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Advaita Vedanta
This weekend course on Advaita will introduce the students to the Advaita Vedanta philosophy, known as the philosophy of Non-Dualism, associated with Adi Shankaracarya. It is well known that many words in Hinduism like Maya, Jivatman, Paramatman, Nirguna/Saguna Brahman and many more are part and parcel of Hindu Thought. While all these words do occur in the Upanishads, and there were earlier attempts to explain them and fit them into a system of thought like that of Gaudapada in the Gaudapadakarikas for instance, it was Shankaracarya who gave it a firm structure and built the rich Upanishadic thought into a systematic philosophical school known as Advaita Vedanta. Shankara's date is considered to have been somewhere in the 8th century A.D. and his Advaita Vedanta has become so popular that it has survived as the dominant philosophy of Indian/Hindu thought to this day. Shankara also was the first to interpret the Brahmasutras, some early Upanishads and the Bhagavadgita, collectively known as the prasthanatrayi, in the light of Advaita Vedanta. This intensive course will enable the student to appreciate not only Advaita per se, but will also open his mind to the richness of Hindu philosophical thought, whose roots go back to the Upanishads.

Friday, 30th July: 6:30pm-9:15pm: Introduction to the Advaita concepts of ontology, epistemology, axiology and other topics tracing them from the time of the Upanishads to the time of Adi Shankaracarya.

Saturday, 31st July: 8:00am-12:15pm; 2:15pm-5pm: Shankaracarya: The Man and his Philosophy. The personality of Shankara and his commentary on the Brahmasutras will be attempted through the help of the relevant texts. Reading and grasping the meaning of the first four sutras of the Brahmasutra along with Shankara's commentary. This is generally considered to be a sufficient introduction to Advaita philosophy in a nutshell.

Sunday, 1st August: 8:00am-12.15pm: Some more readings from the Brahmasutras, along with Shankara's commentary, will be covered. The readings from the original texts will enable the student to comprehend the methodology that Shankara had adopted.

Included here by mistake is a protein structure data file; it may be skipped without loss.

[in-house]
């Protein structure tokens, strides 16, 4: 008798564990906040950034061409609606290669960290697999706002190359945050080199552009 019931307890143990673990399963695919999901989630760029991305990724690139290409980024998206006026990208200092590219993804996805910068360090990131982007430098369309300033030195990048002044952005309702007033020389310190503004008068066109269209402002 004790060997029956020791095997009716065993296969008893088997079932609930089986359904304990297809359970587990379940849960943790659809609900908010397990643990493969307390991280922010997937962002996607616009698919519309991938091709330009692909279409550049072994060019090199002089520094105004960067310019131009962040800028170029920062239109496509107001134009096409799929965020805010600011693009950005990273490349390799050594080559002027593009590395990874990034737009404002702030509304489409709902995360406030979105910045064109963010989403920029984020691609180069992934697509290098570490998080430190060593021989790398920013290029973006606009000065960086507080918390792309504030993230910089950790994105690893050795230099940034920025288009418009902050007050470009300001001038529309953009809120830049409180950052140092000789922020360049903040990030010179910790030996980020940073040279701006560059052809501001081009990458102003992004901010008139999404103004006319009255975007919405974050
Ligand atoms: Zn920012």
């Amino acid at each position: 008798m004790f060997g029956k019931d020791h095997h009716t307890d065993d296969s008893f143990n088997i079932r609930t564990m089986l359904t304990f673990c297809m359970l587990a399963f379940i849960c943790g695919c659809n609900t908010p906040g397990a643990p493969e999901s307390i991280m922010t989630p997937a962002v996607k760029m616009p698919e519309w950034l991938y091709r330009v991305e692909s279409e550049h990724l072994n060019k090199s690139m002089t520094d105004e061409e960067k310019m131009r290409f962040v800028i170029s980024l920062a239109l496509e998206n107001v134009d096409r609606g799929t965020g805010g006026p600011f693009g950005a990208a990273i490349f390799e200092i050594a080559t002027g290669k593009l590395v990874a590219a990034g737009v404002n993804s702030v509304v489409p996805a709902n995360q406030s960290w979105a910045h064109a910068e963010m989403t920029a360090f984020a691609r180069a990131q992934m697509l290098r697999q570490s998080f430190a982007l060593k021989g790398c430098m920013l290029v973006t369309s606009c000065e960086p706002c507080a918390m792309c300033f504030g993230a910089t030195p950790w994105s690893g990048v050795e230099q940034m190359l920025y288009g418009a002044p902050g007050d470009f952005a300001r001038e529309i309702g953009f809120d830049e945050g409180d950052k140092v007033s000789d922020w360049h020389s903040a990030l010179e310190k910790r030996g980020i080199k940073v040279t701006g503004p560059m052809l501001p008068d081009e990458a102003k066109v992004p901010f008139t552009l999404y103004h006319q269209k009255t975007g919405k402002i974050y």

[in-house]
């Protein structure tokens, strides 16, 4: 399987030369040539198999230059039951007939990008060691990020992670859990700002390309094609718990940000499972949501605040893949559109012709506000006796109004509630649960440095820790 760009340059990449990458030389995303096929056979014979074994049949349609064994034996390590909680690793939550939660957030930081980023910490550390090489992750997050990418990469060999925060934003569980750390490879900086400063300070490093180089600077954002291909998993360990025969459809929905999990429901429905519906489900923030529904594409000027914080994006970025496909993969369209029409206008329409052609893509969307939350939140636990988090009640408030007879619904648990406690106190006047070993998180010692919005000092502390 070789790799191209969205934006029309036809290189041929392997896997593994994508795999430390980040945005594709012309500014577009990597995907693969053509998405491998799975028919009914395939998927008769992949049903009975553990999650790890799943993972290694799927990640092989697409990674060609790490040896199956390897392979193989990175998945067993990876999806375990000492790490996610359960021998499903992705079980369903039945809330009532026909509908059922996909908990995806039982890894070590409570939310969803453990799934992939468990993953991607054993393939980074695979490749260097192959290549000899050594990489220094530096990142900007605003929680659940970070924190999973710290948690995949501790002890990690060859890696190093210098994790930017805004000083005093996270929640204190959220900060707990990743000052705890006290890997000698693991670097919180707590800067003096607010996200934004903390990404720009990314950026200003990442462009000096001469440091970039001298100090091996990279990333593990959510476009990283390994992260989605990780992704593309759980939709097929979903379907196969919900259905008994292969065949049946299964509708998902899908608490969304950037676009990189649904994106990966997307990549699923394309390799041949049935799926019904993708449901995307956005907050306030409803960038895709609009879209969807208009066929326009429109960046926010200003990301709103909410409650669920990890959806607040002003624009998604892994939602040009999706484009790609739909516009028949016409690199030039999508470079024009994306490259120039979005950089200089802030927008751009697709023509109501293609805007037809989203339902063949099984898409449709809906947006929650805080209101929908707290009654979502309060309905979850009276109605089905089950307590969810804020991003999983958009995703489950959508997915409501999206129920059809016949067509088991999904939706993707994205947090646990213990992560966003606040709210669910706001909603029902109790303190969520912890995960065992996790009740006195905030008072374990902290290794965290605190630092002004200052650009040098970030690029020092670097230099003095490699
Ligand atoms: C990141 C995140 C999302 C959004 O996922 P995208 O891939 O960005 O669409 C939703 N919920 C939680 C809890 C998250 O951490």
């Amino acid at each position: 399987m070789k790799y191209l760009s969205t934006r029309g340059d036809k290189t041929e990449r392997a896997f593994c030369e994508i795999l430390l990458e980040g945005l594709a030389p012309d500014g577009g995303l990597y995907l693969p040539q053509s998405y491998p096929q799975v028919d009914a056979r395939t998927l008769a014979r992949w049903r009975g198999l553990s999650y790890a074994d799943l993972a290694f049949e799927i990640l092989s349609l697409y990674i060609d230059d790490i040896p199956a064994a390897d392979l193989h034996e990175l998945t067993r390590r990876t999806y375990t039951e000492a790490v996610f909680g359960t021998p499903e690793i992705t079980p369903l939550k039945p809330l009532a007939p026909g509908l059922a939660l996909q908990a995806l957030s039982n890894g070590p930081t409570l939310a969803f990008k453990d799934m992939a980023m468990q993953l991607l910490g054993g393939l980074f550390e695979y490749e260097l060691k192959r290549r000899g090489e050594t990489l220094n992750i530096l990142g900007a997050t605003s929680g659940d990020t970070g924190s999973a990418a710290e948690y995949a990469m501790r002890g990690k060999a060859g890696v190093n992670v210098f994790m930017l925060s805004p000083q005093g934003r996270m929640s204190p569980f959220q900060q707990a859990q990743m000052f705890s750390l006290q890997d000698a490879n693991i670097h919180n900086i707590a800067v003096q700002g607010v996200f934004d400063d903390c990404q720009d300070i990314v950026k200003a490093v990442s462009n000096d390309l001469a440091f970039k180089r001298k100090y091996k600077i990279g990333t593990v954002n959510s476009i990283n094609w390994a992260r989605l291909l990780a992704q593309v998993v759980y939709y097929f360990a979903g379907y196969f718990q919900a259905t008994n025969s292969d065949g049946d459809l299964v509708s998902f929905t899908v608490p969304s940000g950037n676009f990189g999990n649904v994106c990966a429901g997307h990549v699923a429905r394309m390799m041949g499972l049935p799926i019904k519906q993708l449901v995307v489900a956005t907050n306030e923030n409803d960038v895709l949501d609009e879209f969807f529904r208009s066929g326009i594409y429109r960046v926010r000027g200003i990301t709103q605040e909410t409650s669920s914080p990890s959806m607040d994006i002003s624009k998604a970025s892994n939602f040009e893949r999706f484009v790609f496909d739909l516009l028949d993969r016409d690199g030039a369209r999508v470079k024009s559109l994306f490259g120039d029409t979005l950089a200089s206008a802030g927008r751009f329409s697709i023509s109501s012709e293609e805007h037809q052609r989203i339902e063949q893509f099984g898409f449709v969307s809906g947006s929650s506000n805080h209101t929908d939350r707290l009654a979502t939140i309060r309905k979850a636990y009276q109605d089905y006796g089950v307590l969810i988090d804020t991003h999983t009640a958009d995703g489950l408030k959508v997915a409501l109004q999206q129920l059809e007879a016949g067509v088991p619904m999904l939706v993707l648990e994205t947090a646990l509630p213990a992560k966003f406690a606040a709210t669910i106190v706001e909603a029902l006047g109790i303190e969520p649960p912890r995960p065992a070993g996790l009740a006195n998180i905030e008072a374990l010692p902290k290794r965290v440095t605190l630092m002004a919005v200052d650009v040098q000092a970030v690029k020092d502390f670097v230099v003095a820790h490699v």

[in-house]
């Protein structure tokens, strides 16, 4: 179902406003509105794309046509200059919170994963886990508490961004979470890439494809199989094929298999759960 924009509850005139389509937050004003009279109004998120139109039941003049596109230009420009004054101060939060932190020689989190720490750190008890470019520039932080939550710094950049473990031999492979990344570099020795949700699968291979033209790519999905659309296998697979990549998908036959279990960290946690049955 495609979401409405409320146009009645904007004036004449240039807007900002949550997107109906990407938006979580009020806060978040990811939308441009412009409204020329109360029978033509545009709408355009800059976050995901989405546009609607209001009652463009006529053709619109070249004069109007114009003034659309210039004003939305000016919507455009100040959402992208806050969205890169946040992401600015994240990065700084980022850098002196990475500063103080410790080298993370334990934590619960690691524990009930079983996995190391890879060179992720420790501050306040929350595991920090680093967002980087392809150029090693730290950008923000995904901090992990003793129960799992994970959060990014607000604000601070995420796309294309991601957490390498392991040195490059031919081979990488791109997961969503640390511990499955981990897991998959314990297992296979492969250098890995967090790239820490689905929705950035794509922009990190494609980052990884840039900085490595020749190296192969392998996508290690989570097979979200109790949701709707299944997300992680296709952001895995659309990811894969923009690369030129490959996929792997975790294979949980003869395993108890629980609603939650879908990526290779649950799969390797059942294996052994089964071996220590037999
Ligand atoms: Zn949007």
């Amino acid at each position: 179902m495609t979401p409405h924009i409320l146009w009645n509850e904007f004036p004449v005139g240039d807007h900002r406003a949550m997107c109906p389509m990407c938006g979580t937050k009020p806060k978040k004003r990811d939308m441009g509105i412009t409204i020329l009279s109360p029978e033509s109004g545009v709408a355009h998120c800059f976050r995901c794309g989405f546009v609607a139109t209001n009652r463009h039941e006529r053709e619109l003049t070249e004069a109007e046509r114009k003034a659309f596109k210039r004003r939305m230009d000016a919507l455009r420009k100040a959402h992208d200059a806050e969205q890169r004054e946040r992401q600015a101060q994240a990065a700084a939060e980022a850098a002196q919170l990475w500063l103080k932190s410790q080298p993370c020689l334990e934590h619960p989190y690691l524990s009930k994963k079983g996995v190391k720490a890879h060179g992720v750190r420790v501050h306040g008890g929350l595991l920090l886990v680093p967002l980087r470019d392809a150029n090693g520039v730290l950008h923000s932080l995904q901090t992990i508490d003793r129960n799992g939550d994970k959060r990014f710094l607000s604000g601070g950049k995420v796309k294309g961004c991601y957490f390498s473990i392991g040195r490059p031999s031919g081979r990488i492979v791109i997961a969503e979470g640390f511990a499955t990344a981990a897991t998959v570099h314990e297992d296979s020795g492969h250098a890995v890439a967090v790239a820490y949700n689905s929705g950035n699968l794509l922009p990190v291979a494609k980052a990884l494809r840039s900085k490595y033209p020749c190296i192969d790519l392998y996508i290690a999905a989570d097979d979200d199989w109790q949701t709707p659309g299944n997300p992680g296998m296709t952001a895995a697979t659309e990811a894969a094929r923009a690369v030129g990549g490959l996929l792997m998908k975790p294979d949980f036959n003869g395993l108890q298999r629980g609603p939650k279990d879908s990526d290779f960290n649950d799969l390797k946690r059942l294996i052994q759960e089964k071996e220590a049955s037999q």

Prescribed Readings: The textbooks followed for this course will be "Essentials of Hinduism" by M. Hiriyanna; and "Shankaracharya: The Man and his Philosophy" by T.S. Rukmani.

This weekend course will be followed by two more weekend courses furthering the understanding of Indian Philosophy. These courses will be announced later. The second one will address itself to the philosophy of Sankhya and the third one to the philosophy of Nyaya. Thus the student, at the end of these three weekend courses, will be in a position to appreciate the fundamentals of Indian philosophy as these courses will all have a fair amount of original Sanskrit material, done of course, through translation. The three weekend sequence earns three academic credits from Hindu University.

About the Course Instructor: Dr. T.S. Rukmani is currently Professor and Chair in Hindu Studies at Concordia University, Montreal (Canada). She was also the first chair of Hindu Studies and Indian Philosophy at University of Durban Westville, S. Africa. Before that she was the Principal of Miranda House, University of Delhi. She has a very distinguished academic career and is the only D.Litt. from the Department of Sanskrit, University of Delhi to date in its long history of 80 years. Her special areas of research are Advaita Vedanta, Sankhya and Yoga. She has written 11 books and many research papers in journals all over the world.

Date: 07/30/2004
Location: Center for Indic Studies
University of Massachusetts at Dartmouth
285 Old Westport Road, D
Time: Jul. 30 - Aug. 1, 2004

Cost: $100 (Tuition) & $25 (for registration with HU)

Contact: Balram Singh 508-999-8588

Email: bsingh@umassd.edu

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